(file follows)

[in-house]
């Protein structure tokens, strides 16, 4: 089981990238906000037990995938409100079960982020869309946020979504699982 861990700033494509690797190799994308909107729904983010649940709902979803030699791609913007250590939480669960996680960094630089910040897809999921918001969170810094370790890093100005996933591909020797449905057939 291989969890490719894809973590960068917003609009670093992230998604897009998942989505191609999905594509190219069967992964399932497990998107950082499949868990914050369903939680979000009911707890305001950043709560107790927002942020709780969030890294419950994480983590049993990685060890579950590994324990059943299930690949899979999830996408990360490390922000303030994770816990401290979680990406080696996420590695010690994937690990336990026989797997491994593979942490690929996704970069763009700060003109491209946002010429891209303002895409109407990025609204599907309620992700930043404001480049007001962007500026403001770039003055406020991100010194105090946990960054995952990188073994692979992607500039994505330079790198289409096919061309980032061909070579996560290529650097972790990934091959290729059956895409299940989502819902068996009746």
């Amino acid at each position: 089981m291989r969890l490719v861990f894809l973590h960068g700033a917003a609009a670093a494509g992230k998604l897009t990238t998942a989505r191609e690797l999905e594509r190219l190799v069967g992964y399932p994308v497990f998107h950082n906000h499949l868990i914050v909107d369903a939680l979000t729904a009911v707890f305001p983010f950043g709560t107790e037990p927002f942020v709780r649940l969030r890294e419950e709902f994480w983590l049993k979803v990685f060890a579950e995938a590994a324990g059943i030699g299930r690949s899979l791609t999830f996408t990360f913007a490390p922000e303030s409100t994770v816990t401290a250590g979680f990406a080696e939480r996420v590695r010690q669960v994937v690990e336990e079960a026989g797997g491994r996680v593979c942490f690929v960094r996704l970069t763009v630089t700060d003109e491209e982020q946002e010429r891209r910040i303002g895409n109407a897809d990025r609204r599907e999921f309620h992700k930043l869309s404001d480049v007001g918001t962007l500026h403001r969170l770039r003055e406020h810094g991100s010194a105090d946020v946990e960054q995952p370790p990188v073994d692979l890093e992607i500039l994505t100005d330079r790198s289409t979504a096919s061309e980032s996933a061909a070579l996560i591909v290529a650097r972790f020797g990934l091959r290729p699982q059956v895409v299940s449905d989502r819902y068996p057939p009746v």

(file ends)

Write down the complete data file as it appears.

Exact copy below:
[in-house]
């Protein structure tokens, strides 16, 4: 089981990238906000037990995938409100079960982020869309946020979504699982 861990700033494509690797190799994308909107729904983010649940709902979803030699791609913007250590939480669960996680960094630089910040897809999921918001969170810094370790890093100005996933591909020797449905057939 291989969890490719894809973590960068917003609009670093992230998604897009998942989505191609999905594509190219069967992964399932497990998107950082499949868990914050369903939680979000009911707890305001950043709560107790927002942020709780969030890294419950994480983590049993990685060890579950590994324990059943299930690949899979999830996408990360490390922000303030994770816990401290979680990406080696996420590695010690994937690990336990026989797997491994593979942490690929996704970069763009700060003109491209946002010429891209303002895409109407990025609204599907309620992700930043404001480049007001962007500026403001770039003055406020991100010194105090946990960054995952990188073994692979992607500039994505330079790198289409096919061309980032061909070579996560290529650097972790990934091959290729059956895409299940989502819902068996009746």
């Amino acid at each position: 089981m291989r969890l490719v861990f894809l973590h960068g700033a917003a609009a670093a494509g992230k998604l897009t990238t998942a989505r191609e690797l999905e594509r190219l190799v069967g992964y399932p994308v497990f998107h950082n906000h499949l868990i914050v909107d369903a939680l979000t729904a009911v707890f305001p983010f950043g709560t107790e037990p927002f942020v709780r649940l969030r890294e419950e709902f994480w983590l049993k979803v990685f060890a579950e995938a590994a324990g059943i030699g299930r690949s899979l791609t999830f996408t990360f913007a490390p922000e303030s409100t994770v816990t401290a250590g979680f990406a080696e939480r996420v590695r010690q669960v994937v690990e336990e079960a026989g797997g491994r996680v593979c942490f690929v960094r996704l970069t763009v630089t700060d003109e491209e982020q946002e010429r891209r910040i303002g895409n109407a897809d990025r609204r599907e999921f309620h992700k930043l869309s404001d480049v007001g918001t962007l500026h403001r969170l770039r003055e406020h810094g991100s010194a105090d946020v946990e960054q995952p370790p990188v073994d692979l890093e992607i500039l994505t100005d330079r790198s289409t979504a096919s061309e980032s996933a061909a070579l996560i591909v290529a650097r972790f020797g990934l091959r290729p699982q059956v895409v299940s449905d989502r819902y068996p057939p009746v």